Biology Student Wins Prestigious National Research Award
PLATTSBURGH, NY __ At most colleges and universities in the United States, undergraduate
research is a rare phenomenon. However, at the State University of New York College
at Plattsburgh, undergraduate research isn't rare at all, and in some areas of study,
it's the norm.
SUNY Plattsburgh offers its students many opportunities to conduct research in major areas of study. Their research may include traveling to national conferences, working on nationally-funded research projects one-on-one with award-winning faculty and/or participating in internships.
Senior Chrissa Wright, a biochemistry and biology double major from Bernhards Bay, N.Y., recently traveled to the National Association for Biology Teachers (NABT) annual conference in Albuquerque, N.M., to present her research on paramecium and the hemoglobin gene. Her poster presentation, which was in competition with other college students from across the country, was awarded the NABT First Place Student Undergraduate Research Poster Award. She was also awarded data analyzing computer software and probes by Vernier, a biotech company, for the genetics lab at SUNY Plattsburgh.
Wright, under the mentorship of Dr. Nancy Elwess, associate professor of biological sciences, has been researching paramecium and the hemoglobin gene for the last three semesters. She has done extensive research on the paramecium, which is a single-celled organism.
Wright and Elwess used the paramecium as a model system to understand why a single celled organism would carry a hemoglobin gene, which are mainly seen in the red blood cells of multi-cellular organisms, such as human beings.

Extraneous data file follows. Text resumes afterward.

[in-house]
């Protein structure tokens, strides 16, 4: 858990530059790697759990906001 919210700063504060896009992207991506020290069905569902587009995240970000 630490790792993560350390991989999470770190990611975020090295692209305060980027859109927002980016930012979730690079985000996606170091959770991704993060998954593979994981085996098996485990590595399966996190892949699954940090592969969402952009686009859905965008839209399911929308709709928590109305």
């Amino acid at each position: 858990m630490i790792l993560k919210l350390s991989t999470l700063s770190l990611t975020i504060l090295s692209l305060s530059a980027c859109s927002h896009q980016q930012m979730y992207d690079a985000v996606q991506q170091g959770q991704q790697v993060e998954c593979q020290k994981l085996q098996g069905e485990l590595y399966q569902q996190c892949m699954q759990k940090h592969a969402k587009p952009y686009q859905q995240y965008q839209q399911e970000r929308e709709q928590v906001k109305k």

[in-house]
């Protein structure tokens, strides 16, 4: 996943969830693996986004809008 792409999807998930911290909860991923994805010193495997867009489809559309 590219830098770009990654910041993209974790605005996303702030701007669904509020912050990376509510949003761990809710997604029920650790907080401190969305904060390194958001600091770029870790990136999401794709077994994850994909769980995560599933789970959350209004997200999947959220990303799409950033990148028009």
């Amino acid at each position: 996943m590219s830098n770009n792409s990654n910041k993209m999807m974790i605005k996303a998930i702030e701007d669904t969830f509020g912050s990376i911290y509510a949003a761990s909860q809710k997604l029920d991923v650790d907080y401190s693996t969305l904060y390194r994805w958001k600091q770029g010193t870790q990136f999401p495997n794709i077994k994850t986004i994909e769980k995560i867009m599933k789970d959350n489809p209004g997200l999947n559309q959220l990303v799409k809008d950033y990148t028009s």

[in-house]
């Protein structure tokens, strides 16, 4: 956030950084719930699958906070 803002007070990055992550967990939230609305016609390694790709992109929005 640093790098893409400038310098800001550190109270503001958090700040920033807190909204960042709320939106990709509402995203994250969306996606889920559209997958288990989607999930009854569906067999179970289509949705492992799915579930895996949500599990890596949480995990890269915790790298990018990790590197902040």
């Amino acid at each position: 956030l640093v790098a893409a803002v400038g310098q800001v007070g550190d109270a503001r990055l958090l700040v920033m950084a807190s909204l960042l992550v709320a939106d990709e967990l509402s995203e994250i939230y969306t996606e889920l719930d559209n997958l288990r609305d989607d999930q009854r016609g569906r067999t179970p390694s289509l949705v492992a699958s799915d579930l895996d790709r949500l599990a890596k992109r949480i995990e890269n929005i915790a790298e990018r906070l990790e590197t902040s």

Elwess said that Wright excels in her work due to her drive for success and the opportunities provided by the College for undergraduate research.
"Chrissa is a very hard working individual; she has a lot of discipline and dedication to her research," said Elwess.
Wright said that she enjoys working with Elwess and is thankful for the research opportunities at SUNY Plattsburgh.
"Small class sizes and one-on-one connections with the professors put me ahead," said Wright, who transferred from SUNY Buffalo because she felt that SUNY Plattsburgh provides more opportunities for undergraduate students.
"My work would not have been able to be completed if SUNY Plattsburgh didn't have equipment and opportunities that it has to offer to its students," she said. "My research is funded by grants from the Dean's Office and travel grants from the College Auxiliary Services." In addition, she has national funding from Sigma Xi, the scientific research honor society.
Wright loves working on her research. She says that her projects have supplemented her regular class work and have allowed for more creative thinking. She hopes to finish her current research project before she graduates in May 2007 and write a research article for publication in a scientific journal.
After graduation, Wright is planning on getting her doctorate degree in neuroscience with a focus in genetics. She is currently applying to several top programs in the country, including Duke University, University of Connecticut and University of Vermont.
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